How do I extract and edit a dict value without editing the dict itself?

I have a dictionary where the keys are letters, and the values are arrays. I want to extract one of the arrays, and then pop a value from it, without changing the dictionary.

mydict = {'a': ['apple', 'avocado'],            'b': ['banana', 'berry'],            'c': ['carrot', 'cucumber']}  fruits = mydict['a'] fruits.pop(0) 

When I print the dict I then get:

>> {'a': ['avocado'], 'b': ['banana', 'berry'], 'c': ['carrot', 'cucumber']} 

How do I get a copy of the list that won’t change the dictionary when I pop from it?

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5 Answer(s)

Ust the .copy() attribute when assigning the fruit variable.

>>> mydict = {'a': ['apple', 'avocado'],                'b': ['banana', 'berry'],                'c': ['carrot', 'cucumber']}  >>> fruits = mydict['a'].copy() >>> fruits.pop(0) 

This will give the following results

>>> mydict  {'a': ['apple', 'avocado'],  'b': ['banana', 'berry'],  'c': ['carrot', 'cucumber']}  >>> fruits  ['avocado'] 
Answered on July 16, 2020.
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The = operator creates a new variable or data structure, but it basically points to the same object as before. So using the = operator won’t work.

You can use the list.copy() method which returns a shallow copy of the list in the dictionary. Modifying this list will not modify the original dictionary.

mydict = {'a': ['apple', 'avocado'],            'b': ['banana', 'berry'],            'c': ['carrot', 'cucumber']}  fruits = mydict['a'].copy() fruits.pop(0)  print(fruits) # returns ['avocado'] print(mydict) # returns {'a': ['apple', 'avocado'] ...} 

Alternatively, use the Python copy module’s copy() or deepcopy() method which will both work.

import copy  mydict = {'a': ['apple', 'avocado'],            'b': ['banana', 'berry'],            'c': ['carrot', 'cucumber']}  fruits = copy.copy(mydict['a']) # or copy.deepcopy(mydict['a']) fruits.pop(0)  print(fruits) # returns ['avocado'] print(mydict) # returns {'a': ['apple', 'avocado'] ...} 

The distinction between shallow (the copy() method) and deep copying (the deepcopy() method) is important but does not really apply in this case, because you are not copying a nested data structure (your dictionary) but only a list within that dictionary.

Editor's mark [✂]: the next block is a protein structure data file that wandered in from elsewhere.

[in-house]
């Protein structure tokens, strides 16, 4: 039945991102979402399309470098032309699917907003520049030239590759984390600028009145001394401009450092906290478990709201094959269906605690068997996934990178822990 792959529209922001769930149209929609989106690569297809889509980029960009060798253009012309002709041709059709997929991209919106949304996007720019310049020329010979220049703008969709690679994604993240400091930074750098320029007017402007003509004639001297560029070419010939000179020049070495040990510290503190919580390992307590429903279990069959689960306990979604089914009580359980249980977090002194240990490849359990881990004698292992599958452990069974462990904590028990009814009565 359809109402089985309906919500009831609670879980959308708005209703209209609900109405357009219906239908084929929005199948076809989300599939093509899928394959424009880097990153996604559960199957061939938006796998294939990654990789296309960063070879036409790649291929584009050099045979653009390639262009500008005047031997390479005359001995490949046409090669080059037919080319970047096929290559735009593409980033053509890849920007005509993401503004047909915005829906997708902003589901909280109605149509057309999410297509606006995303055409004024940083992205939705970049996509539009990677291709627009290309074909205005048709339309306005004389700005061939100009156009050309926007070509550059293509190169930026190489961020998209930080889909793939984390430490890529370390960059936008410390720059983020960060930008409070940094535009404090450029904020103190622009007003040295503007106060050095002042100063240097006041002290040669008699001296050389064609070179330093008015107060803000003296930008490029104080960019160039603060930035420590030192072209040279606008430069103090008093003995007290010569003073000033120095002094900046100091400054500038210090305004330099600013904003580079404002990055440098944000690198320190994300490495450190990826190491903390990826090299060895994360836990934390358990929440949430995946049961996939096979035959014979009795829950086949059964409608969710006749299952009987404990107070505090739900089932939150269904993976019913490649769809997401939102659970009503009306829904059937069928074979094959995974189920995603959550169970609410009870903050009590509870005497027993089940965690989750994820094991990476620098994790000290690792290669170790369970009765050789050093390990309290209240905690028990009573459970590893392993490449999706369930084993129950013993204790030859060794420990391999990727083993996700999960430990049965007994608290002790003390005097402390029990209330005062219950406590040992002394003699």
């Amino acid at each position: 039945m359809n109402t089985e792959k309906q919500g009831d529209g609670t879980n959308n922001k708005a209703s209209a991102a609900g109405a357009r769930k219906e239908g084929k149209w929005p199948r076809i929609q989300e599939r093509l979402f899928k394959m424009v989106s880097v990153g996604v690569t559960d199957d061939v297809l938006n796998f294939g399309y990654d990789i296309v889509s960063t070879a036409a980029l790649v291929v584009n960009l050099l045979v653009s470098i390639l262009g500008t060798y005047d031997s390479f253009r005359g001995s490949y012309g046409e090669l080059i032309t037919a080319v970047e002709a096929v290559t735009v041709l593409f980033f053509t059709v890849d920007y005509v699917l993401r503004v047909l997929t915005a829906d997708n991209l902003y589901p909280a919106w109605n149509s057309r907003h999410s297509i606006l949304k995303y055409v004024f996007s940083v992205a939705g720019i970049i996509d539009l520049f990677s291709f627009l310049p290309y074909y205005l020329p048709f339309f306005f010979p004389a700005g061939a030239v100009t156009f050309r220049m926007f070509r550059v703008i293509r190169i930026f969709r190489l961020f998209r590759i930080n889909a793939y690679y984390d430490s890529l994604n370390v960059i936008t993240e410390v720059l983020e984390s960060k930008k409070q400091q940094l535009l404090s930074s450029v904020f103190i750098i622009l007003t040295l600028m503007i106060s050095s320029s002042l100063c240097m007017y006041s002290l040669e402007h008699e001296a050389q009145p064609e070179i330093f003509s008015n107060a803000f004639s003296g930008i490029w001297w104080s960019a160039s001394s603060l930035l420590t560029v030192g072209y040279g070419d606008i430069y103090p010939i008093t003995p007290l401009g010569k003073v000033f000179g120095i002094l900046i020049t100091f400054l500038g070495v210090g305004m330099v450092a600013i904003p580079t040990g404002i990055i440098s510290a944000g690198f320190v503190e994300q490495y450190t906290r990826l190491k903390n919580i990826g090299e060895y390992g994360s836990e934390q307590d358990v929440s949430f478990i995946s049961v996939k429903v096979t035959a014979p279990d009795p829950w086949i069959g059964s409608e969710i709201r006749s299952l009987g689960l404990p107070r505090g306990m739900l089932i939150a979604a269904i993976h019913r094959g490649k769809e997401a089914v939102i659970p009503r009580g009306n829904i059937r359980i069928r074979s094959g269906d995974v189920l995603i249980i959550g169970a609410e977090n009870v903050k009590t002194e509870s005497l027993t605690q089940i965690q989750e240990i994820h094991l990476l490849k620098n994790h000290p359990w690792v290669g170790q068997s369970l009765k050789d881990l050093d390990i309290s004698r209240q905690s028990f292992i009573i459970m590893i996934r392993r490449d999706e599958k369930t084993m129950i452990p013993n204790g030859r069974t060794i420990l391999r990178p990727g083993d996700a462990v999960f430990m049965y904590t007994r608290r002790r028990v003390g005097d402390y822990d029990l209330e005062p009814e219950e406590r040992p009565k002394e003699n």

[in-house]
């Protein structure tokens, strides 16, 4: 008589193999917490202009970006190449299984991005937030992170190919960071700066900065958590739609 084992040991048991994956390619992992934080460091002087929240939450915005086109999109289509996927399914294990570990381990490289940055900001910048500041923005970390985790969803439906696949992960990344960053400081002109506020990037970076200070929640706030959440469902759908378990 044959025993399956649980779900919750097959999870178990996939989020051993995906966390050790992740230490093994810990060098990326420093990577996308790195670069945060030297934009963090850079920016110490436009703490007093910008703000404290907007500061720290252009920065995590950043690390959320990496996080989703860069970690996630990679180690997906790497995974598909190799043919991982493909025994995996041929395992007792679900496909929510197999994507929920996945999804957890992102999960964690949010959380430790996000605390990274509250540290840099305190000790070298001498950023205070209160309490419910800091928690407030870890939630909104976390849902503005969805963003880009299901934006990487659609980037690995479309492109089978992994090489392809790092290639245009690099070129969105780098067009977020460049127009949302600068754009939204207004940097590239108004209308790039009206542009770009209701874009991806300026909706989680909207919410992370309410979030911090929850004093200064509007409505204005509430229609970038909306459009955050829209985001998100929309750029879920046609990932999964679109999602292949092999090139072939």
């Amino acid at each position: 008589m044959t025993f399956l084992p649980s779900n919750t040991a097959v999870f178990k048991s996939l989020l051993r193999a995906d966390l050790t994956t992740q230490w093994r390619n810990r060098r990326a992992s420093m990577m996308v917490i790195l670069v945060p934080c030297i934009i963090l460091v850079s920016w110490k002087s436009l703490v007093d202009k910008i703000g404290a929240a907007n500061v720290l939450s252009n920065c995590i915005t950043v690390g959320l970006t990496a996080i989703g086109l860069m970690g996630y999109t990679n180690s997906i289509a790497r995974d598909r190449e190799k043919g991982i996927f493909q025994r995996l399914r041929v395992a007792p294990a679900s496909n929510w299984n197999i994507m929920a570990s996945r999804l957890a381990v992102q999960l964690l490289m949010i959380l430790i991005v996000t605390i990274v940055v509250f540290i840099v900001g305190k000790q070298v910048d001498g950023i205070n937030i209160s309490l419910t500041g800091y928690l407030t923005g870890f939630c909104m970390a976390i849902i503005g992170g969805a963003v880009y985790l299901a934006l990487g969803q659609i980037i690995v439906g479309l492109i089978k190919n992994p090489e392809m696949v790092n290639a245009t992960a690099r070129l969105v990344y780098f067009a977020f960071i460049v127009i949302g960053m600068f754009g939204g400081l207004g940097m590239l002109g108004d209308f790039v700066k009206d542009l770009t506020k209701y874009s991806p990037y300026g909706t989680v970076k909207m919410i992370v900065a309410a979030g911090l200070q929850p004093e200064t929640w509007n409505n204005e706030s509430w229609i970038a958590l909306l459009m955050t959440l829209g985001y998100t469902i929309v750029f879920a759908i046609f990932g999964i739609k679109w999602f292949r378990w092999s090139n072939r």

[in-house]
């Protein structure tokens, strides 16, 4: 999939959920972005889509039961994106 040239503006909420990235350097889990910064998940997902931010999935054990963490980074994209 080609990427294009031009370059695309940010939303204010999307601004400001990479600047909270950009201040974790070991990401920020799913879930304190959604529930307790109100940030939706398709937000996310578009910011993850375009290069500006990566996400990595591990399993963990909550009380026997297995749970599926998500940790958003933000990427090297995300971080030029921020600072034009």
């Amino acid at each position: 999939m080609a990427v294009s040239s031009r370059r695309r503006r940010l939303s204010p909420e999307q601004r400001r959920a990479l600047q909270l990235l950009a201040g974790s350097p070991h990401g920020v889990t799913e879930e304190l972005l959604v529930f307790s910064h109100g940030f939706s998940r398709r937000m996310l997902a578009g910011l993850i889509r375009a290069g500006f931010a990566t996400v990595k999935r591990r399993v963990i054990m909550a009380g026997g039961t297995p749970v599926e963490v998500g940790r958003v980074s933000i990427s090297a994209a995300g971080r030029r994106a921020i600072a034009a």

For example, shallow copying the dict and modifying the nested list also modifies the original:

import copy  mydict = {'a': ['apple', 'avocado'],            'b': ['banana', 'berry'],            'c': ['carrot', 'cucumber']}  fruits = copy.copy(mydict) fruits['a'].append('apricot') # also changes mydict  print(fruits) # returns {'a': ['apple', 'avocado', 'apricot'] ...} print(mydict) # also returns {'a': ['apple', 'avocado', 'apricot'] ...} 

While deep copying does not:

import copy  mydict = {'a': ['apple', 'avocado'],            'b': ['banana', 'berry'],            'c': ['carrot', 'cucumber']}  fruits = copy.deepcopy(mydict) fruits['a'].append('apricot') # also changes mydict  print(fruits) # returns {'a': ['apple', 'avocado', 'apricot'] ...} print(mydict) # returns {'a': ['apple', 'avocado'] ...} 

From the Python 3 docs on the copy module:

The difference between shallow and deep copying is only relevant for compound objects (objects that contain other objects, like lists or class instances):

  • A shallow copy constructs a new compound object and then (to the extent possible) inserts references into it to the objects found in the original.

  • A deep copy constructs a new compound object and then, recursively, inserts copies into it of the objects found in the original.

Answered on July 16, 2020.
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If you’re trying to get a specific value (in this case "avocado"), and you want it in list form, you just surround the expression in square brackets and it becomes a list like so:

fruits = [mydict["a"][1]] 
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Deep copy:

import copy fruits = copy.deepcopy(my_dict["a"]) 

Shallow copy:

import copy fruits = copy.copy(my_dict["a"]) 
fruits = my_dict["a"].copy() 
fruits = list(my_dict["a"]) 

As all your elements are of type str, shallow copy the lists. str objects are immutable, so their internal state cannot be modified. Whenever you "modify" a str, you actually just make a copy.

More details on deep copying in Python

Answered on July 16, 2020.
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Instead of using pop use index to get the item. It will leave your array inside in the dict intact.

fruit = mydict['a'][0] 
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